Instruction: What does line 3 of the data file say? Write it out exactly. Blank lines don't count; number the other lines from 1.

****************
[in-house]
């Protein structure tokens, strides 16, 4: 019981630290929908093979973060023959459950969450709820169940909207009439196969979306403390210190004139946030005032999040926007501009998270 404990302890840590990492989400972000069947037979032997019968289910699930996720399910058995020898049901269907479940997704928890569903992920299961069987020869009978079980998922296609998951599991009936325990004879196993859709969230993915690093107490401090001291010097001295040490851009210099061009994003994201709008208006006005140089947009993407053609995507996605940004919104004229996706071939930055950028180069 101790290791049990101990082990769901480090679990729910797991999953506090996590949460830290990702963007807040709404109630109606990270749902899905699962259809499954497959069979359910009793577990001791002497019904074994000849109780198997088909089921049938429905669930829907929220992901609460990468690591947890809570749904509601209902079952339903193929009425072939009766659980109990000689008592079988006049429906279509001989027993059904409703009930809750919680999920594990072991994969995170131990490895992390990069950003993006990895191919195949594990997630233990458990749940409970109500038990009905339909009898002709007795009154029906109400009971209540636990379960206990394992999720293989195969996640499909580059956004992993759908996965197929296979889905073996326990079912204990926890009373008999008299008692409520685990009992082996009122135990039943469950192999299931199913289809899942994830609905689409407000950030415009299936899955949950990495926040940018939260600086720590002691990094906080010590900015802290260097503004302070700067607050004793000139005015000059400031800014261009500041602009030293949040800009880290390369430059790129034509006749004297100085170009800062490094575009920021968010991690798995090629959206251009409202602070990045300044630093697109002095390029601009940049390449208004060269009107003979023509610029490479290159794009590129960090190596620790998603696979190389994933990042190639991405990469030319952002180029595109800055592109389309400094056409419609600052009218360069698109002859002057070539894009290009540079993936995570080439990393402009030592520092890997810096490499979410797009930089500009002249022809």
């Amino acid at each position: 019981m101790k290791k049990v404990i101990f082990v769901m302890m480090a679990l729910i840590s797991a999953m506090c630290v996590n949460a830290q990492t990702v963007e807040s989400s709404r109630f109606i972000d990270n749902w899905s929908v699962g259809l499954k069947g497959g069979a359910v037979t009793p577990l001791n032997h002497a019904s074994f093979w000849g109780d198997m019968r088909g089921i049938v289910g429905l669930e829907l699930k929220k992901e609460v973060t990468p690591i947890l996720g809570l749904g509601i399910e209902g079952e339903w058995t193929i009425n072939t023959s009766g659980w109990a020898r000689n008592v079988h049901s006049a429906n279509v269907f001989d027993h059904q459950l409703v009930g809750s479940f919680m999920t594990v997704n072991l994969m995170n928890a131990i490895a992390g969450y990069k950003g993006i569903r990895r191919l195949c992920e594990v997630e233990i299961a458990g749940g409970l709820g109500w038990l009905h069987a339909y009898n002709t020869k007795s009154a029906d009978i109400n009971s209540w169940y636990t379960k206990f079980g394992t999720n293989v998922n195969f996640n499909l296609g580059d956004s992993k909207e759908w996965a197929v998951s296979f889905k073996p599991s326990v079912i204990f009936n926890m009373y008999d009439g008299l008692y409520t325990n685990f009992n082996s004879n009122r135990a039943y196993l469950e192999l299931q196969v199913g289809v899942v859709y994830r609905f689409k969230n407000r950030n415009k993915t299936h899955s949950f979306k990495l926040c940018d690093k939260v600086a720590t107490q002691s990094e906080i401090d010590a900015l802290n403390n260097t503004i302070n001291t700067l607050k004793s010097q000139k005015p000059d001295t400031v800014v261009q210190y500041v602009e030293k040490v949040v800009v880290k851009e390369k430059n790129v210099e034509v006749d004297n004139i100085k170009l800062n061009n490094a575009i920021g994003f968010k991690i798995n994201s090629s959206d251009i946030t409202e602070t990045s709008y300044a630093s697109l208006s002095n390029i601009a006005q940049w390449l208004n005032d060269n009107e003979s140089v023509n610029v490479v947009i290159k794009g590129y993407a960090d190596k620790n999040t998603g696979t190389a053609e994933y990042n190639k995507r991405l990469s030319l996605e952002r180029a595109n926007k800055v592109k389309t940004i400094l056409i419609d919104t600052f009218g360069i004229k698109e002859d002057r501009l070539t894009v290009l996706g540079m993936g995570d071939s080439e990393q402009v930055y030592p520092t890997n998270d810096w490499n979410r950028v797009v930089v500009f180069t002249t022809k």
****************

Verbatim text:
């Amino acid at each position: 019981m101790k290791k049990v404990i101990f082990v769901m302890m480090a679990l729910i840590s797991a999953m506090c630290v996590n949460a830290q990492t990702v963007e807040s989400s709404r109630f109606i972000d990270n749902w899905s929908v699962g259809l499954k069947g497959g069979a359910v037979t009793p577990l001791n032997h002497a019904s074994f093979w000849g109780d198997m019968r088909g089921i049938v289910g429905l669930e829907l699930k929220k992901e609460v973060t990468p690591i947890l996720g809570l749904g509601i399910e209902g079952e339903w058995t193929i009425n072939t023959s009766g659980w109990a020898r000689n008592v079988h049901s006049a429906n279509v269907f001989d027993h059904q459950l409703v009930g809750s479940f919680m999920t594990v997704n072991l994969m995170n928890a131990i490895a992390g969450y990069k950003g993006i569903r990895r191919l195949c992920e594990v997630e233990i299961a458990g749940g409970l709820g109500w038990l009905h069987a339909y009898n002709t020869k007795s009154a029906d009978i109400n009971s209540w169940y636990t379960k206990f079980g394992t999720n293989v998922n195969f996640n499909l296609g580059d956004s992993k909207e759908w996965a197929v998951s296979f889905k073996p599991s326990v079912i204990f009936n926890m009373y008999d009439g008299l008692y409520t325990n685990f009992n082996s004879n009122r135990a039943y196993l469950e192999l299931q196969v199913g289809v899942v859709y994830r609905f689409k969230n407000r950030n415009k993915t299936h899955s949950f979306k990495l926040c940018d690093k939260v600086a720590t107490q002691s990094e906080i401090d010590a900015l802290n403390n260097t503004i302070n001291t700067l607050k004793s010097q000139k005015p000059d001295t400031v800014v261009q210190y500041v602009e030293k040490v949040v800009v880290k851009e390369k430059n790129v210099e034509v006749d004297n004139i100085k170009l800062n061009n490094a575009i920021g994003f968010k991690i798995n994201s090629s959206d251009i946030t409202e602070t990045s709008y300044a630093s697109l208006s002095n390029i601009a006005q940049w390449l208004n005032d060269n009107e003979s140089v023509n610029v490479v947009i290159k794009g590129y993407a960090d190596k620790n999040t998603g696979t190389a053609e994933y990042n190639k995507r991405l990469s030319l996605e952002r180029a595109n926007k800055v592109k389309t940004i400094l056409i419609d919104t600052f009218g360069i004229k698109e002859d002057r501009l070539t894009v290009l996706g540079m993936g995570d071939s080439e990393q402009v930055y030592p520092t890997n998270d810096w490499n979410r950028v797009v930089v500009f180069t002249t022809k």